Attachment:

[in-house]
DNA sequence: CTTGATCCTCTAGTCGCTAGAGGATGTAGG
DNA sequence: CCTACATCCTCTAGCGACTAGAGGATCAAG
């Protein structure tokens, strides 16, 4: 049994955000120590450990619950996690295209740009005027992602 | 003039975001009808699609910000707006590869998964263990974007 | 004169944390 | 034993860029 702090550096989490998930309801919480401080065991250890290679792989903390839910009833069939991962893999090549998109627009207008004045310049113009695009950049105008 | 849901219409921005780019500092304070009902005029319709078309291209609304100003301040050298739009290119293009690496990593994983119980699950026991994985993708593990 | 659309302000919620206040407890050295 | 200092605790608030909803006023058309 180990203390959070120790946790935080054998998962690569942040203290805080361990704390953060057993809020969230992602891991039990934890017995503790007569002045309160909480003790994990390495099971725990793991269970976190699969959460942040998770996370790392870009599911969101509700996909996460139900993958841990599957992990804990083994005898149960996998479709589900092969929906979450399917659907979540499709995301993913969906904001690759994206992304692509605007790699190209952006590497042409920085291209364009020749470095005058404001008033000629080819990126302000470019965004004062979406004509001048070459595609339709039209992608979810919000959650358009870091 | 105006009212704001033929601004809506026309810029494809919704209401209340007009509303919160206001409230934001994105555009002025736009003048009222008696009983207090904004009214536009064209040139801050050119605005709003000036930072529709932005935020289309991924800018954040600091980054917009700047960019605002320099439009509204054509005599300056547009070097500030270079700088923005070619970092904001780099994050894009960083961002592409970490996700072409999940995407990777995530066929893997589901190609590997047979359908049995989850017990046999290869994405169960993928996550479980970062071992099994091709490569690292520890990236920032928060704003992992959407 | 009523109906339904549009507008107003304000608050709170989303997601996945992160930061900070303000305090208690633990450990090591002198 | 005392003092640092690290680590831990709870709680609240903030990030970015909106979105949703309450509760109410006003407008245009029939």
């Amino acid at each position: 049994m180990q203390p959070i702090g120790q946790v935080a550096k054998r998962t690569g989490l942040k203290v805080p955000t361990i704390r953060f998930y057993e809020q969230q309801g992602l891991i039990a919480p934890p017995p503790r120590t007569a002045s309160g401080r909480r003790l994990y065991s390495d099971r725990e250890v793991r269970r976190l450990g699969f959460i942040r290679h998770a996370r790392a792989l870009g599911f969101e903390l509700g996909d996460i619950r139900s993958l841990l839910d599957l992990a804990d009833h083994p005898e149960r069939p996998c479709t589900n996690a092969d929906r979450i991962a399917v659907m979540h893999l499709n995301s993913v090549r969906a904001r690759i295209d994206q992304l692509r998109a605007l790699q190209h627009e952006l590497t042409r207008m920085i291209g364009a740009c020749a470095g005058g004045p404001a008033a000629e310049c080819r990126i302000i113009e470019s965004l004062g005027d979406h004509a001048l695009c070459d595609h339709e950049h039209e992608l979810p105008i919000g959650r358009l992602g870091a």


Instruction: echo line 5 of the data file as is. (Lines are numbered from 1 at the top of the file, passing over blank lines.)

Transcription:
């Amino acid at each position: 049994m180990q203390p959070i702090g120790q946790v935080a550096k054998r998962t690569g989490l942040k203290v805080p955000t361990i704390r953060f998930y057993e809020q969230q309801g992602l891991i039990a919480p934890p017995p503790r120590t007569a002045s309160g401080r909480r003790l994990y065991s390495d099971r725990e250890v793991r269970r976190l450990g699969f959460i942040r290679h998770a996370r790392a792989l870009g599911f969101e903390l509700g996909d996460i619950r139900s993958l841990l839910d599957l992990a804990d009833h083994p005898e149960r069939p996998c479709t589900n996690a092969d929906r979450i991962a399917v659907m979540h893999l499709n995301s993913v090549r969906a904001r690759i295209d994206q992304l692509r998109a605007l790699q190209h627009e952006l590497t042409r207008m920085i291209g364009a740009c020749a470095g005058g004045p404001a008033a000629e310049c080819r990126i302000i113009e470019s965004l004062g005027d979406h004509a001048l695009c070459d595609h339709e950049h039209e992608l979810p105008i919000g959650r358009l992602g870091a």